We decided that we would spend the morning of our last full day in Munich having a look around the ‘English Garden’. In checking the details on the internet of this large green space that starts close to the city centre and runs along beside the Isar River, I discovered that it was meant to be one of the largest urban parks in the world. Like with so many other features of modern life, somebody on the internet had made a list of the urban parks in the world and graded them on size; the English Garden of Munich comes in at Number 122. Started in 1789, the park is called Englischer Garten because its style had become the fashion, based on the sprawling landscapes around English Noble houses, that supposedly mimicked nature; it replaced the more formal styles of the French symmetrical garden. We were told it was a great place to visit in Munich and doing it by bike was the best way to see all its attractions. Although Munich does have a street hire bike scheme, it seemed more efficient to hire all our bikes together so we went to the bike shop at the back of the Vicktualien Markt and made our way across towards the Hofgarten where we found the entryway into the Garden.
I have to admit that our visit to this beautiful landscaped garden was not only for its beauty, but it is also where Unity Mitford, Hitler’s English friend and model of Nordic/Aryan beauty, attempted suicide in September 1939. Hitler had just invaded Poland; Britain and France had declared war on Germany and Unity Mitford realised that her dream of a British/German alliance was not to be. Living not far away, she went to the Garden and shot herself twice in the head with a pistol supposedly given her by Hitler himself. Unfortunately, she did not manage to end her life and she was rushed by train out of Germany to be looked after by her family in England until the bullet began moving 10 years later, triggering her death.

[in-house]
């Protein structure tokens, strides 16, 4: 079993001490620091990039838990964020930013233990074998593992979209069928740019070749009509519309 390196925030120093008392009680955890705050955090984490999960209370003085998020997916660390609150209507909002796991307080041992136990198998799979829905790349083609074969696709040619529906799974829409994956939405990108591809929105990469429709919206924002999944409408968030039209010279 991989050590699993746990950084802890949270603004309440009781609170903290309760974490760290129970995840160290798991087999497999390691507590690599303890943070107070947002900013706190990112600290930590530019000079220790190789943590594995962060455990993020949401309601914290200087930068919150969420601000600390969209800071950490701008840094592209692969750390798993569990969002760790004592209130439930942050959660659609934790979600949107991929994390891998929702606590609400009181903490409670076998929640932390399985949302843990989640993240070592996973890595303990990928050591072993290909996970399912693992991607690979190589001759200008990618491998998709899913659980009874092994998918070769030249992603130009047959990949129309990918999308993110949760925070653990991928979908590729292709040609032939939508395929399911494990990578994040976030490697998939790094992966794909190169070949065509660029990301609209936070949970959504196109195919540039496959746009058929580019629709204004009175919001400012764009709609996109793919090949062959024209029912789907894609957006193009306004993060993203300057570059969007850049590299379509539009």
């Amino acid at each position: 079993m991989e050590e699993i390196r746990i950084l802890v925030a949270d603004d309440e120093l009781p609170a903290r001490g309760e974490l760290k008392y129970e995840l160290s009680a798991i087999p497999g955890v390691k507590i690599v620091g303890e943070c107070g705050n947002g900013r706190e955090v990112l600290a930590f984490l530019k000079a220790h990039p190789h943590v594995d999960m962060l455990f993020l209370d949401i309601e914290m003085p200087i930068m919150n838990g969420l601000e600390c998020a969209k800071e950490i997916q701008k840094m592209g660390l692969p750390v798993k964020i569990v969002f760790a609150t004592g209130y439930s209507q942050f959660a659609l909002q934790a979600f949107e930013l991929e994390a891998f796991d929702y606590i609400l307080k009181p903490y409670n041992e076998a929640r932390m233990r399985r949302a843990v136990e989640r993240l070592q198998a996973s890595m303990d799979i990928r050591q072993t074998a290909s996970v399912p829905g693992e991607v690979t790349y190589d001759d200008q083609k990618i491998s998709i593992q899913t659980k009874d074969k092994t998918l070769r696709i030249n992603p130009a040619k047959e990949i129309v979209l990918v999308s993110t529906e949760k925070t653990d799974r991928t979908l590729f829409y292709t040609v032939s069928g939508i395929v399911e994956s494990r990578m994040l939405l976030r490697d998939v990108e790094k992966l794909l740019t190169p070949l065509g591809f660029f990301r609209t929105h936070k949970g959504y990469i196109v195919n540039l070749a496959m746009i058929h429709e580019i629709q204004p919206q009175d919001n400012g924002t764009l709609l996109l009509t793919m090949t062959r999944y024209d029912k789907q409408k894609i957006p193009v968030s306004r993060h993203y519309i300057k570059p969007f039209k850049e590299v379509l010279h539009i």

There was no memorial to Unity Mitford in Munich’s English Garden but it was a place where she took her English visitors when they were visiting Munich in the 1930s. Socialising at the beer garden around the Chinese tower was one of her regular pastimes. Our tour of the garden nearly eighty years later was an entertaining bike ride, the only problem being the huge numbers of relaxed Munich citizens out for a Sunday walk with their children, clogging the paths of the garden, unaware of the danger to their life and limb from our group’s less then safe bike-riding. One of the famous features of the English Garden today is the presence of a surfing spot that attracts both young surfers and plenty of impressed onlookers. They appear to have done some ‘plumbing’ work on a small branch of the Isar which has created a small wave that dare-devils with a surf-board can drop onto.
Unity Mitford was a prolific letter writer to her family and friends, occasionally sending instructional letters about Hitler to leading English politicians of her day. Her views in her letters provide an almost alternative reality to the events in Munich from 1934-39. None of the viciousness of Hitler or his NAZIs could shake her faith in his persona. She saw him as “…the lone hero, an ideal he drew from Karl May’s Wild West novels, Wagnerian operas, and World War I propaganda posters that had appealed to him during his time in the trenches. This hero sacrificed everything for his nation. The noble knight was a lone wolf.” (Kathryn Steinhaus 2011)